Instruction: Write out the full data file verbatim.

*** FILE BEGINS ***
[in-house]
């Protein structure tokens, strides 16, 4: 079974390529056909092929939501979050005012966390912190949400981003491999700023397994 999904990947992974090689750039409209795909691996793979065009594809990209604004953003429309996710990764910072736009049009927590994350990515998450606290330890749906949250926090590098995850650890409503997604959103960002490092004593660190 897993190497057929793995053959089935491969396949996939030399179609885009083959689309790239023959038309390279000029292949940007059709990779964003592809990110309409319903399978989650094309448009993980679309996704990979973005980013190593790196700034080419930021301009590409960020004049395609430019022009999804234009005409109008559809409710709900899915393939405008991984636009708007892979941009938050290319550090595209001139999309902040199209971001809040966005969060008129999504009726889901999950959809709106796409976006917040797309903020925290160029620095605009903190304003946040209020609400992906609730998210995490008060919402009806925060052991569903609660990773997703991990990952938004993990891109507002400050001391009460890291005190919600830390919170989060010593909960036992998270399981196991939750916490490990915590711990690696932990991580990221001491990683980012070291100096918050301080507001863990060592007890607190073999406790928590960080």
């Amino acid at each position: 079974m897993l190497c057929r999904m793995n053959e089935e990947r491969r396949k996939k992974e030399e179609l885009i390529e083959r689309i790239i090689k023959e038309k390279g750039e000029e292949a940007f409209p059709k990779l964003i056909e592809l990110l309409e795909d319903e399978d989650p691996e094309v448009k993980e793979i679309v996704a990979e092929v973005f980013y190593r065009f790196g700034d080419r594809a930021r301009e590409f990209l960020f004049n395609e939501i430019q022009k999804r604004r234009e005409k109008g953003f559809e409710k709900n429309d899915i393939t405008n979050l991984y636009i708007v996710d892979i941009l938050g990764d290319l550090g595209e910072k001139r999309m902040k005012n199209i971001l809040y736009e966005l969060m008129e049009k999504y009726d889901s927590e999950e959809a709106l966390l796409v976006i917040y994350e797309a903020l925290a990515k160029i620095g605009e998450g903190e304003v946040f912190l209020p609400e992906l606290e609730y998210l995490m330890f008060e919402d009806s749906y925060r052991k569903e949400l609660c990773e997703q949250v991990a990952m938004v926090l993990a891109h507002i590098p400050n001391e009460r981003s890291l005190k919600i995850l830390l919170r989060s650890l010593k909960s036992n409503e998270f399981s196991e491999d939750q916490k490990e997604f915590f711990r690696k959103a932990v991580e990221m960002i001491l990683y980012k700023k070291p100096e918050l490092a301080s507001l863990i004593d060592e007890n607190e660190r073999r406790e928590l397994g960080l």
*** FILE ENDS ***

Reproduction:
[in-house]
């Protein structure tokens, strides 16, 4: 079974390529056909092929939501979050005012966390912190949400981003491999700023397994 999904990947992974090689750039409209795909691996793979065009594809990209604004953003429309996710990764910072736009049009927590994350990515998450606290330890749906949250926090590098995850650890409503997604959103960002490092004593660190 897993190497057929793995053959089935491969396949996939030399179609885009083959689309790239023959038309390279000029292949940007059709990779964003592809990110309409319903399978989650094309448009993980679309996704990979973005980013190593790196700034080419930021301009590409960020004049395609430019022009999804234009005409109008559809409710709900899915393939405008991984636009708007892979941009938050290319550090595209001139999309902040199209971001809040966005969060008129999504009726889901999950959809709106796409976006917040797309903020925290160029620095605009903190304003946040209020609400992906609730998210995490008060919402009806925060052991569903609660990773997703991990990952938004993990891109507002400050001391009460890291005190919600830390919170989060010593909960036992998270399981196991939750916490490990915590711990690696932990991580990221001491990683980012070291100096918050301080507001863990060592007890607190073999406790928590960080």
């Amino acid at each position: 079974m897993l190497c057929r999904m793995n053959e089935e990947r491969r396949k996939k992974e030399e179609l885009i390529e083959r689309i790239i090689k023959e038309k390279g750039e000029e292949a940007f409209p059709k990779l964003i056909e592809l990110l309409e795909d319903e399978d989650p691996e094309v448009k993980e793979i679309v996704a990979e092929v973005f980013y190593r065009f790196g700034d080419r594809a930021r301009e590409f990209l960020f004049n395609e939501i430019q022009k999804r604004r234009e005409k109008g953003f559809e409710k709900n429309d899915i393939t405008n979050l991984y636009i708007v996710d892979i941009l938050g990764d290319l550090g595209e910072k001139r999309m902040k005012n199209i971001l809040y736009e966005l969060m008129e049009k999504y009726d889901s927590e999950e959809a709106l966390l796409v976006i917040y994350e797309a903020l925290a990515k160029i620095g605009e998450g903190e304003v946040f912190l209020p609400e992906l606290e609730y998210l995490m330890f008060e919402d009806s749906y925060r052991k569903e949400l609660c990773e997703q949250v991990a990952m938004v926090l993990a891109h507002i590098p400050n001391e009460r981003s890291l005190k919600i995850l830390l919170r989060s650890l010593k909960s036992n409503e998270f399981s196991e491999d939750q916490k490990e997604f915590f711990r690696k959103a932990v991580e990221m960002i001491l990683y980012k700023k070291p100096e918050l490092a301080s507001l863990i004593d060592e007890n607190e660190r073999r406790e928590l397994g960080l």